Via Satellite: This past spring, Globalstar went through a series of negotiations with its financiers and Thales Alenia Space. Could you tell us what happened and how the relationship stands today?
Monroe: The consortium of banks that have invested in us, along with the French Ministry of Finance and its export credit agency Coface, have been very supportive of Globalstar. They know that we have been able to grow our business after the delivery and launch of the Thales satellites. As we all know, Thales is far behind schedule and therefore, the French government has been very flexible with us in order to give us time to get to the anticipated revenue recovery, which we are able to get just by bringing our satellites into orbit and into service. In short, the problems that we have experienced are all time-based. We are careful to make the French bank group and the government aware of everything that we’re doing so that they understand our business at a very granular level, as well as the improvements that we’ve made.
The business has now been profitable since the fourth quarter of last year with growing profitability in the first quarter of this year. Our second quarter 2012 results are even more positive. Everyone knows we’re making progress. We’re just behind schedule due to satellite delays. Everyone involved in the negotiations worked very hard to see us complete the fourth launch this year and further secure the health of the constellation for the long-term.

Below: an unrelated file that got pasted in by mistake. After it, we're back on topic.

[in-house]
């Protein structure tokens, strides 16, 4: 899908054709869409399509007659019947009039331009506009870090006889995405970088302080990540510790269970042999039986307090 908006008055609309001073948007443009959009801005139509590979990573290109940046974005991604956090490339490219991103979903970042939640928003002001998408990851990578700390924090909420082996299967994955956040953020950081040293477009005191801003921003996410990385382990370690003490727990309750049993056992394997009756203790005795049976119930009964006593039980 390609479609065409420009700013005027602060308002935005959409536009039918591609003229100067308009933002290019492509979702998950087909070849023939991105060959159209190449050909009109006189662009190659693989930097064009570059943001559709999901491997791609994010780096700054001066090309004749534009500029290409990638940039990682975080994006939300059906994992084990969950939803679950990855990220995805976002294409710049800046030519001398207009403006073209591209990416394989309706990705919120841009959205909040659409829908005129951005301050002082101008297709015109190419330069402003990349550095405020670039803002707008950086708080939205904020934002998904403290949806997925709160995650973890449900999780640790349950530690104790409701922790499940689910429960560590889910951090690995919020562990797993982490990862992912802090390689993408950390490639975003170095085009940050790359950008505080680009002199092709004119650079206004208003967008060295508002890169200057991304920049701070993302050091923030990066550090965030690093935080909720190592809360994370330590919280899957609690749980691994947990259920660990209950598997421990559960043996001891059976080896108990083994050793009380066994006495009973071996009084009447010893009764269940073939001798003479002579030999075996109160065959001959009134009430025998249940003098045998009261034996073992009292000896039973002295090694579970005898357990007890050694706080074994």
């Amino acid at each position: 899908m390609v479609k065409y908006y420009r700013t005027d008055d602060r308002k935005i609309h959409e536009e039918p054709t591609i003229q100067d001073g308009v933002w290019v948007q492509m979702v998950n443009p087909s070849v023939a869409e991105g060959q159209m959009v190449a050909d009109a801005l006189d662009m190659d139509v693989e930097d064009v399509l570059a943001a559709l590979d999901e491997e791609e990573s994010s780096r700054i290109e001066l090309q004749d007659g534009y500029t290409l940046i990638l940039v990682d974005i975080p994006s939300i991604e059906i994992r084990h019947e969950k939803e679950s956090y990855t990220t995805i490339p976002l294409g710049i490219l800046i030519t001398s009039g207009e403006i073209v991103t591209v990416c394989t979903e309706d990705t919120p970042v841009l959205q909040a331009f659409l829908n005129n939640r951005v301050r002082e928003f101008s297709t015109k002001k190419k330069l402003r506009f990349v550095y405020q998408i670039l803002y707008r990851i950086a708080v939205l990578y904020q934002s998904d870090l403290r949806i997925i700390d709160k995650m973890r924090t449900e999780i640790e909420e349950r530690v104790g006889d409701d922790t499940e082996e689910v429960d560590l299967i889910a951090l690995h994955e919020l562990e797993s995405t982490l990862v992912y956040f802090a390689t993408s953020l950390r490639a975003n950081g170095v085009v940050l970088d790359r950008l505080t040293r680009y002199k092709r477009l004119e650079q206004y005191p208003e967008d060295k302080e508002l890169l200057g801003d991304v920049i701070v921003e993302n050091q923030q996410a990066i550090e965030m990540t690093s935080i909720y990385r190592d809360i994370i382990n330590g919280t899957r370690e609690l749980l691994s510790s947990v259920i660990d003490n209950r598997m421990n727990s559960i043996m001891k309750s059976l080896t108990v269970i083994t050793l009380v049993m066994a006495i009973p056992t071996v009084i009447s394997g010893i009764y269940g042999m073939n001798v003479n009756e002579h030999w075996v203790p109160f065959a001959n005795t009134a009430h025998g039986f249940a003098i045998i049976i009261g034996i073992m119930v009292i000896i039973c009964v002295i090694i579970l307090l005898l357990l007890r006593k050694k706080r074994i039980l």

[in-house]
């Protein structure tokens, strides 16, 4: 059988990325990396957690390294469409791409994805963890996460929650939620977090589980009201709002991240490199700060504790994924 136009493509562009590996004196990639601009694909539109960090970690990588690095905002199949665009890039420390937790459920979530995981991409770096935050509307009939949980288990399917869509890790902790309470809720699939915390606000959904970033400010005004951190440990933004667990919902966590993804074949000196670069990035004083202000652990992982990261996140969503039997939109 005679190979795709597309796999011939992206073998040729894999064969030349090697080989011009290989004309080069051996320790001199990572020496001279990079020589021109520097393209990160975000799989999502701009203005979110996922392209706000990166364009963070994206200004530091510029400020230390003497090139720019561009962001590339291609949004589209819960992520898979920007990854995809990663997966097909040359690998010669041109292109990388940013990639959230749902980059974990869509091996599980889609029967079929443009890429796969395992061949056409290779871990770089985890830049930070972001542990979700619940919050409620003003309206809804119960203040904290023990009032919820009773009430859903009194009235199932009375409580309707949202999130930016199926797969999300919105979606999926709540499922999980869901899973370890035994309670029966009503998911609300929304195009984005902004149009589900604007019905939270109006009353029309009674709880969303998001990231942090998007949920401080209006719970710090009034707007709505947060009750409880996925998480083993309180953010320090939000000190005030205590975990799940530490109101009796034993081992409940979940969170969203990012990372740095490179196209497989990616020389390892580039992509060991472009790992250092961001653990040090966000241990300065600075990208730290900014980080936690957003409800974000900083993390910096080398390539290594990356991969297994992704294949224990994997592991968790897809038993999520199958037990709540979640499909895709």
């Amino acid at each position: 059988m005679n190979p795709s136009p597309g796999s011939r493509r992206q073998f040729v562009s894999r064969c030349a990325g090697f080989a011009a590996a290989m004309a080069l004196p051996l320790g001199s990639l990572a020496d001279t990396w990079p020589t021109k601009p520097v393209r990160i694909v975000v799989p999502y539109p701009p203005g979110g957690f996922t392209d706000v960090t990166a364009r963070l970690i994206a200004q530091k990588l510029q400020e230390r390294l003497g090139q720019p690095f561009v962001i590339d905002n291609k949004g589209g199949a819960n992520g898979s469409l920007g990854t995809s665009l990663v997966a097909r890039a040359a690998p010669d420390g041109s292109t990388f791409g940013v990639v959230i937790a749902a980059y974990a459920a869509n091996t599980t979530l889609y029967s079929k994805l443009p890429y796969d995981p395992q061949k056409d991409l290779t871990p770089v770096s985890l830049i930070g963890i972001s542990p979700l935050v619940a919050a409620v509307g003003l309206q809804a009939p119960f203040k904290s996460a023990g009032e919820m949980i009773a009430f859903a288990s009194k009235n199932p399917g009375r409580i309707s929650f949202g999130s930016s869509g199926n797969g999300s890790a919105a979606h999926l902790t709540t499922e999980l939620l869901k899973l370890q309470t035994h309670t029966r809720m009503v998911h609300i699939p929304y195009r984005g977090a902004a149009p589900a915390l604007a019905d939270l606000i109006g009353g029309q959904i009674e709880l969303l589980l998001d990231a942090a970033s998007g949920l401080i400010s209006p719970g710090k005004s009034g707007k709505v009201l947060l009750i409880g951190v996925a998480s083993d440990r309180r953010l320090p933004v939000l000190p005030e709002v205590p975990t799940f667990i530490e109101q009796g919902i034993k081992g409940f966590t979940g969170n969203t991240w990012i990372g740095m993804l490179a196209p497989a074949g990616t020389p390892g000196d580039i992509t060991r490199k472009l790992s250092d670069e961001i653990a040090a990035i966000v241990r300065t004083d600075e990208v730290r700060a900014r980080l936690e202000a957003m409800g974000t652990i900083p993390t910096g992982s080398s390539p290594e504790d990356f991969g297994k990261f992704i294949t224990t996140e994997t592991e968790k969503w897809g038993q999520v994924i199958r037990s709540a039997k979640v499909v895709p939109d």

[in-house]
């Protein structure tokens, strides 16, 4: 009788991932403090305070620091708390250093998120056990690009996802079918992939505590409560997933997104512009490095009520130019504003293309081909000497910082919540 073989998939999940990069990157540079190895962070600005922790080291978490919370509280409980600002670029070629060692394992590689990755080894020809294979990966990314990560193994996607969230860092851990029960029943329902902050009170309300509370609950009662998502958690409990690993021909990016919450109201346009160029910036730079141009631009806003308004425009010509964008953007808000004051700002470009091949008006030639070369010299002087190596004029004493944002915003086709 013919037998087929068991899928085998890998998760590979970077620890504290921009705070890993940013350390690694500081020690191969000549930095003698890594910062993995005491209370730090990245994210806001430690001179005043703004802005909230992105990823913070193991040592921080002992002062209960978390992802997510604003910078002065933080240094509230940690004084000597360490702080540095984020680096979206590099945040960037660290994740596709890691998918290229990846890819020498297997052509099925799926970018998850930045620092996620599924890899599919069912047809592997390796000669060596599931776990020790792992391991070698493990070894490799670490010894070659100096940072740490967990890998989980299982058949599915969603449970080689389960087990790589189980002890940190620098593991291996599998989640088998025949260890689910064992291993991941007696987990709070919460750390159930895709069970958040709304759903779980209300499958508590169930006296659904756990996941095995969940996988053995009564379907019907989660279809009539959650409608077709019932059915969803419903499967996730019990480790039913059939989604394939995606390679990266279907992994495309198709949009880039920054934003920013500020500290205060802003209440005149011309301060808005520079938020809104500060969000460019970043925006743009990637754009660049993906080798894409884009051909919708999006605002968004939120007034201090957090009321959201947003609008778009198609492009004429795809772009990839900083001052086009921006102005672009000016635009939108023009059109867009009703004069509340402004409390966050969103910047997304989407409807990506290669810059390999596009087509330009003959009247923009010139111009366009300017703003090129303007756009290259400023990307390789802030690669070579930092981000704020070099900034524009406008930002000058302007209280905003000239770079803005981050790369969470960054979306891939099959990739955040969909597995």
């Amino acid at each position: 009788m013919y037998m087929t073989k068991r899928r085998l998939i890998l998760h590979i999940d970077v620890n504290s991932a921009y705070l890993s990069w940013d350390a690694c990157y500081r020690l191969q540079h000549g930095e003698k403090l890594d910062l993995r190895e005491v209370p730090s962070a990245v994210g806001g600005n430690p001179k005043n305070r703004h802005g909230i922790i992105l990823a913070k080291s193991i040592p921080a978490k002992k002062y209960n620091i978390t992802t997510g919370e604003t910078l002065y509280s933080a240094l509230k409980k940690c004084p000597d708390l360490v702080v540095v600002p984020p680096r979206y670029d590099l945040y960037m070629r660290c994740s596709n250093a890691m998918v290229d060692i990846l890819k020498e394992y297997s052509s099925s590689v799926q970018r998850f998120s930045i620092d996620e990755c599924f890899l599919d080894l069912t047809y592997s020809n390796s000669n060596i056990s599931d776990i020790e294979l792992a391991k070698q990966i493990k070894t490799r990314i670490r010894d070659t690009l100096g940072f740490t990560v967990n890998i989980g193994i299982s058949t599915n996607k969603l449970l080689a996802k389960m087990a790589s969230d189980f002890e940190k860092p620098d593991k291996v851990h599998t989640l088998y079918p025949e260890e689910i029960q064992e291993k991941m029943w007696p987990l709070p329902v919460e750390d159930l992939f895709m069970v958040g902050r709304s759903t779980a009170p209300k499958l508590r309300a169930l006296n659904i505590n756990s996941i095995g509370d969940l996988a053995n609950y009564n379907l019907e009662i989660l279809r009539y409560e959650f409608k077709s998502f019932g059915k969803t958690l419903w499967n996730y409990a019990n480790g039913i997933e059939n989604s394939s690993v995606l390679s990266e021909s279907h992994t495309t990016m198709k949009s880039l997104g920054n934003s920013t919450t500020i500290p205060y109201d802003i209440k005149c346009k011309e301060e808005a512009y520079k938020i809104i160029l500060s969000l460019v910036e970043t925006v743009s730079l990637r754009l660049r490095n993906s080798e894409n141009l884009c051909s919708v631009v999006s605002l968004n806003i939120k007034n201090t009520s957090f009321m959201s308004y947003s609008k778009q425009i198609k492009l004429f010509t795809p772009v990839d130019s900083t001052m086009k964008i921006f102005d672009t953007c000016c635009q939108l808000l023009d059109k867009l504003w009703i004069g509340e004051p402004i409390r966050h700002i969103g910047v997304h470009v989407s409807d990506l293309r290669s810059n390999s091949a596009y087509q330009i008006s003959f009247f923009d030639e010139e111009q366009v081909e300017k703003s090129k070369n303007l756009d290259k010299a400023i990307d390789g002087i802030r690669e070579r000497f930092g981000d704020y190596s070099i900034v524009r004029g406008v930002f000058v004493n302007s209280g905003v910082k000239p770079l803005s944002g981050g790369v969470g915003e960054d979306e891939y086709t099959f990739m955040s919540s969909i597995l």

Via Satellite: Do you still see 2012 as a catalyst year for Globalstar, or do you see 2013 as the turning point?
Monroe: I am certain that 2013 will be a fantastic year for us. I have no doubt about that. But, I am still very optimistic about our potential in 2012, despite the fact that we’ve progressed through the first half differently than we expected. We’ve been able to accomplish a lot in 2012 by continuing to grow our Simplex business and our Spot consumer business and focusing a little less on our Duplex voice and data revenue. That said, we know Duplex is our bread and butter and we expect that service to grow dramatically once we have the last constellation launched.
Via Satellite: What has the MSS industry learned from LightSquared’s fallout with the FCC concerning spectrum allocation? Does this impact Globalstar’s own hearings on LEO spectrum?